Wore it before it was popular.

Before the endorsements.

Under Armour.

I wrote about my Under Armour hat in a recent post.

I was fortunate to catch the eye of the good people at Under Armour.  They sent me a hoody to check out.

Now living in Michigan the climate can change here in the blink of an eye.  So I am very particular about what I wear.

I decided to wear it to the rink.  I got it the same day I had a game.

Soft and comfortable is the best way I can describe the inside of the hoody.  It was  like putting on a article of clothing I had worn for years.  That is how comfortable the Storm full zip hoody is.

The Rink can get cold, duh, its supposed to, but the hoody kept me warm. It is great for fall weather here in Michigan, where it can go from sunny and warm to rainy and windy.  Perfect for a bike ride, zipped or unzipped.

I got the black hoody.  Love the shadowy depth of the black.

My team mates were jealous.  I could tell.

So now its your turn.

I told you how awesome the storm hoody is for women.  Now its time to get an Under Armour hoodie for you (or your man) just in time for the holidays.

Why wrestle someone in stores over the best Christmas or birthday present you can give, when you can get it for free?

Just post a comment here telling me who gets an awesome hoody and why.  I will pick a winner at random and the good folks at Under Armour will work hard to get it under your tree in time for Christmas.

The best part?  You don't even have to tell the person you got the hoody for it was for free.  Let them think you spent a long day looking for the perfect gift, when all you really had to click out a couple of words.

Under Armour.

You know you want it.

Check out my podcast The Cancer Warrior on
Also available on Itunes and on the podcasts app on the iphone

Wednesday, November 7, 2012

Casinos Pitch in to Fight Breast Cancer

I'd like to bet $25 on pink please.  You didn't know that you could bet on pink you say.  Well you can if you play at a casino that supports breast cancer research.

The Horseshoe Cleveland casino is one of the casino's going pink this month and doing their part to support breast cancer research, but they are doing it at the local level.  For starters, their buffet is donating $1 of every meal purchased there towards a local breast cancer charity.  Their pastry section even has some pink desserts.

For those who like to frequent the Vintage 51 or Legends at Horseshoe bars, proceeds from the purchase of either the Pink Warrior or the The Hooter Shooter will go to the same charity. 

In addition, if you like to play blackjack, you can indeed bet on pink as there will be tables setup with pink felt in support of breast cancer research.  Also, any team member wearing a Horseshoe Cleveland Breast Cancer T-Shirt will be among those that donated at least $5 to the local charity.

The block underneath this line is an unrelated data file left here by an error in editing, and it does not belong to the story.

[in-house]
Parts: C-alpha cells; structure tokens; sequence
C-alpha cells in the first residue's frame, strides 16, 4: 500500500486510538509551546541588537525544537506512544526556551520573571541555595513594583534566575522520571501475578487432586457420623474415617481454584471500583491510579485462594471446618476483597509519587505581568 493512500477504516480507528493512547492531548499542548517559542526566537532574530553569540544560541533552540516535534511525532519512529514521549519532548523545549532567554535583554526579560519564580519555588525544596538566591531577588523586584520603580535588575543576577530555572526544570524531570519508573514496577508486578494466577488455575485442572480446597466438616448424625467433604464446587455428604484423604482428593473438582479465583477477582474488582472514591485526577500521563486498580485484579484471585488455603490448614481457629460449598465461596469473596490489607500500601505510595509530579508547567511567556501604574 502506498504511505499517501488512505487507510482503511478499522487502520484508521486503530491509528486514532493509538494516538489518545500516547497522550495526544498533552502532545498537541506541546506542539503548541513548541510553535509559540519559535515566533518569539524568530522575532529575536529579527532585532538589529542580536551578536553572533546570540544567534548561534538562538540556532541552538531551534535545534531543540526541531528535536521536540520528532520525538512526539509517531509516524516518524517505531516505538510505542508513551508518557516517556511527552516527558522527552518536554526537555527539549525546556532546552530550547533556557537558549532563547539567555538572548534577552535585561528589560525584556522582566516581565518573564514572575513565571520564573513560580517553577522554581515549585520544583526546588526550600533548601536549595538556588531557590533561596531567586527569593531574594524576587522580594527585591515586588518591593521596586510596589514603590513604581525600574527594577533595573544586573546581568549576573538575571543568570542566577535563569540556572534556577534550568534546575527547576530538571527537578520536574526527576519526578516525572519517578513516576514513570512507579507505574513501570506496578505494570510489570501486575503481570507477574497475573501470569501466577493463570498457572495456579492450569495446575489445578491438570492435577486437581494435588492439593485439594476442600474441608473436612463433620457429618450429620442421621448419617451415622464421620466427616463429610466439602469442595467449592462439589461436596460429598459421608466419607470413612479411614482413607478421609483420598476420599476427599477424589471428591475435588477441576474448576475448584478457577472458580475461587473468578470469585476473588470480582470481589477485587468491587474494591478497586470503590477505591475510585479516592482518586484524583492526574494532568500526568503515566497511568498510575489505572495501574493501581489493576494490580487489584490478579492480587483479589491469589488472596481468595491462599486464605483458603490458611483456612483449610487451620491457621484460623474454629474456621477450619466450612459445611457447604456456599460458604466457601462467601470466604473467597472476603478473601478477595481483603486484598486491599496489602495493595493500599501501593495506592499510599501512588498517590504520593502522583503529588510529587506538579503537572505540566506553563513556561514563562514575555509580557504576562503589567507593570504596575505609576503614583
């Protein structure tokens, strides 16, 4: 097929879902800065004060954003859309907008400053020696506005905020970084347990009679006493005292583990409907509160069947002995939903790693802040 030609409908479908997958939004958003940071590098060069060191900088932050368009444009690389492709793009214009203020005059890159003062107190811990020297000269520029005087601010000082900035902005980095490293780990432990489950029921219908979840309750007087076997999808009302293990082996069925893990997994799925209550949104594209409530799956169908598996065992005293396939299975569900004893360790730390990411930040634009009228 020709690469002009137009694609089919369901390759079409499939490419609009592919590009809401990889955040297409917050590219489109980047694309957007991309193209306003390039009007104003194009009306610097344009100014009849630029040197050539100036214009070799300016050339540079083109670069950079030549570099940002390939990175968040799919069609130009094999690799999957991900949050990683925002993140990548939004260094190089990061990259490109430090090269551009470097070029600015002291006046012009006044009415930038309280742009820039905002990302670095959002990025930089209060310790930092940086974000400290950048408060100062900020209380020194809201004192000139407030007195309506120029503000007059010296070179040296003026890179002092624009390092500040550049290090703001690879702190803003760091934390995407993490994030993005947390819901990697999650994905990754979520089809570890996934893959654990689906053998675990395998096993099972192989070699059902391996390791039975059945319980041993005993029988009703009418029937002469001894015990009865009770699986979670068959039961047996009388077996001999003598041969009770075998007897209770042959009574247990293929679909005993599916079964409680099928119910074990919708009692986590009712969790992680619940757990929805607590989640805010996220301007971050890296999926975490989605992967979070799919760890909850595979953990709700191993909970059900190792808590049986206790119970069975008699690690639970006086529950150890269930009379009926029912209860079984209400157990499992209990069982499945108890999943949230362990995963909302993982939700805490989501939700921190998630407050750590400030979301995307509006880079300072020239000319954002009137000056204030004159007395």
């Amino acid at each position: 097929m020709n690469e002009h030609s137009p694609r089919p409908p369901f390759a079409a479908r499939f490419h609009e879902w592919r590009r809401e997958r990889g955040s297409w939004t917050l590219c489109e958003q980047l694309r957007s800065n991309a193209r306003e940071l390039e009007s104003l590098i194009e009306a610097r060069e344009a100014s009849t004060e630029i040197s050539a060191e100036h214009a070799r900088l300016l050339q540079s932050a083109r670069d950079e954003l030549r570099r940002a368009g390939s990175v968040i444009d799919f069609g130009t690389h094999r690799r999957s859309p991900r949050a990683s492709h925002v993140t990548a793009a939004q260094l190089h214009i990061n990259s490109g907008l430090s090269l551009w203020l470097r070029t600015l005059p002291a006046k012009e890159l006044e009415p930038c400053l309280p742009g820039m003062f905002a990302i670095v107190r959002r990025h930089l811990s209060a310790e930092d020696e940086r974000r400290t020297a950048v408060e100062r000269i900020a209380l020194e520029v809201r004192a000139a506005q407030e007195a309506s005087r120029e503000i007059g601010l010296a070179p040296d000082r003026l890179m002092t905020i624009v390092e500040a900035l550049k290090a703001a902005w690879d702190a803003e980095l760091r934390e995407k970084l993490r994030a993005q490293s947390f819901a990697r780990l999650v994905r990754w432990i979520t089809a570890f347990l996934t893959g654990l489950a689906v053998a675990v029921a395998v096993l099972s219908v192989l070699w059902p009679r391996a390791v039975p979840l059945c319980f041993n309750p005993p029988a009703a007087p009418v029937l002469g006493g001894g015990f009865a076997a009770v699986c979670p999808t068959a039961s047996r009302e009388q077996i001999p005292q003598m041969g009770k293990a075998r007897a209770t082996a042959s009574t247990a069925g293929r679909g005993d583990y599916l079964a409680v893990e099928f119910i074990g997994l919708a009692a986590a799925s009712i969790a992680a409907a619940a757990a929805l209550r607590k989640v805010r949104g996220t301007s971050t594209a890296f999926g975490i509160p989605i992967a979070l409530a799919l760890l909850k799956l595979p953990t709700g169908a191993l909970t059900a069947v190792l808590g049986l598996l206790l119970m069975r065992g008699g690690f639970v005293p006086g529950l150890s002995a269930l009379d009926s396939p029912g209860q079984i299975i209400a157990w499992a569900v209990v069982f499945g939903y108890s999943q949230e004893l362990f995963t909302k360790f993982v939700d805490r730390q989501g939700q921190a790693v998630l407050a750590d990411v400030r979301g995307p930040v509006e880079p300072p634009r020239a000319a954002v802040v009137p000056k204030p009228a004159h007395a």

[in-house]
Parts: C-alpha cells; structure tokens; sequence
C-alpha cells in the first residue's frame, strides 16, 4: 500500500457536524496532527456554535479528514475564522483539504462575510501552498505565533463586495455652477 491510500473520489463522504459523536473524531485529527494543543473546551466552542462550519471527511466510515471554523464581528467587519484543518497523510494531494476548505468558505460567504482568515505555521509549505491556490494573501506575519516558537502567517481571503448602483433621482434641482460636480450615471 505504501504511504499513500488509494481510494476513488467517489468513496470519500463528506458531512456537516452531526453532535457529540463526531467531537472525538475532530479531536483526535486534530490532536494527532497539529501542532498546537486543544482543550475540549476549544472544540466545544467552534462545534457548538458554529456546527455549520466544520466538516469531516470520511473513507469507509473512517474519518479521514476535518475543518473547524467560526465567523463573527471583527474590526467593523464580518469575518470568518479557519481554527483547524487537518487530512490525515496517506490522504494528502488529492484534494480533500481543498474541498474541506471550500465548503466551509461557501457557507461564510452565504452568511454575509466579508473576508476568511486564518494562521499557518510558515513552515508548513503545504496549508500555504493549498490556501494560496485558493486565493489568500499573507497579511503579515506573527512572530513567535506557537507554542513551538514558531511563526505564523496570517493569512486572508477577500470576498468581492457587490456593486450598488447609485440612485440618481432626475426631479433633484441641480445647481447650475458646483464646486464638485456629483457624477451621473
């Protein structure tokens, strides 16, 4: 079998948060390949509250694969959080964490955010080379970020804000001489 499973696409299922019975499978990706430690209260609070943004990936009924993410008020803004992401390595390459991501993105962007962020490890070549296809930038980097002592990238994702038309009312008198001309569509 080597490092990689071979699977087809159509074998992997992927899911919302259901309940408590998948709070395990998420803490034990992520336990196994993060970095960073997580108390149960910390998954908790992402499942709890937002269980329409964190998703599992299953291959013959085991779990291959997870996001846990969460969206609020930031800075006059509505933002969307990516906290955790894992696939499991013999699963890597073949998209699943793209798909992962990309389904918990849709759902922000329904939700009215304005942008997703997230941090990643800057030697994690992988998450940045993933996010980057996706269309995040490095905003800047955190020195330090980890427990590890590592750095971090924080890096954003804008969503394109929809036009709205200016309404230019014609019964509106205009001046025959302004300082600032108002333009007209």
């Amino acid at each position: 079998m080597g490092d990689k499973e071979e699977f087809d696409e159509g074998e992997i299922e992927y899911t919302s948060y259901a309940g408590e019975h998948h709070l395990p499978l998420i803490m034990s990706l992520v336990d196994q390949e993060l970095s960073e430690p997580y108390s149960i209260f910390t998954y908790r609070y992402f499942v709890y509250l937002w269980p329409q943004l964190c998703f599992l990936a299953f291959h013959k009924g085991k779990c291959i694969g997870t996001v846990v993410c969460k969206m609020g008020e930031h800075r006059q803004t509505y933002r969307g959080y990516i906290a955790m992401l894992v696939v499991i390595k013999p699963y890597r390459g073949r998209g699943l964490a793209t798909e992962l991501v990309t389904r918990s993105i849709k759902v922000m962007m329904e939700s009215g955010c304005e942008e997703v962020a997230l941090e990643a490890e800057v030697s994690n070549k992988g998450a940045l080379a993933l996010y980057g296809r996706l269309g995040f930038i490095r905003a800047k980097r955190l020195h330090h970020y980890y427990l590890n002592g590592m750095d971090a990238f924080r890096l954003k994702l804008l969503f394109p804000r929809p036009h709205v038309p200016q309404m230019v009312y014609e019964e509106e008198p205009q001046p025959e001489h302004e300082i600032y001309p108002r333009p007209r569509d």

So often we think of casinos as being companies that have absolutely no regard for the human condition.  However, the reality is that every casino has been touched numerous times by cancer at all levels from patrons up to ownership.

What I also like about what the Horseshoe Cleveland is doing is the fact that they are donating to a local charity instead of a major conglomerate where you never know if any of your funds are going to the purpose you intended.  Yes Mr. Cena, I am calling you out.

If you want to support organizations that support the fight against cancer, you can't go wrong by taking a trip to the Horseshoe Cleveland.  There you can bet on pink and that is the best bet in the house.


About the author:  James Guill  - James is a freelance writer specializing in the poker industry.  He's written in the past for PokerNews Australia Magazine and for sites such as and

Monday, October 22, 2012

Help Chris Ryff


Wednesday, September 5, 2012

Chris Ryff is a father of a 2 year old boy, a devoted husband, a much loved son, a loyal brother and a good friend to so many.  He is also fighting a battle against stage IV breast cancer in which time is not on his side.  Chris has identified a potentially life saving treatment called Personalized Gene Targeted Therapy at the Burzynski Clinic in Texas, which he believes is his best option at this stage of the disease.  We estimate that the cost of treatments, travel to the clinic and lost wages during this time could be around $60,000. 

We have created this page in an effort to chip away at these costs so Chris can focus on beating this disease. Please give generously and forward to others and ask that they give too.  

You can see a video of Chris and his family here during a recent photo shoot

Here is the link to the wepay page we've set up to donate for Chris and his family.
To contribute by check, please make check out to exactly: William C. Ryff
And mail to:
Post Office Box #834
Ridgefield, CT 06877

Pay it forward.  Because it rocks....

Wednesday, October 17, 2012

Beyond a Reasonable Doubt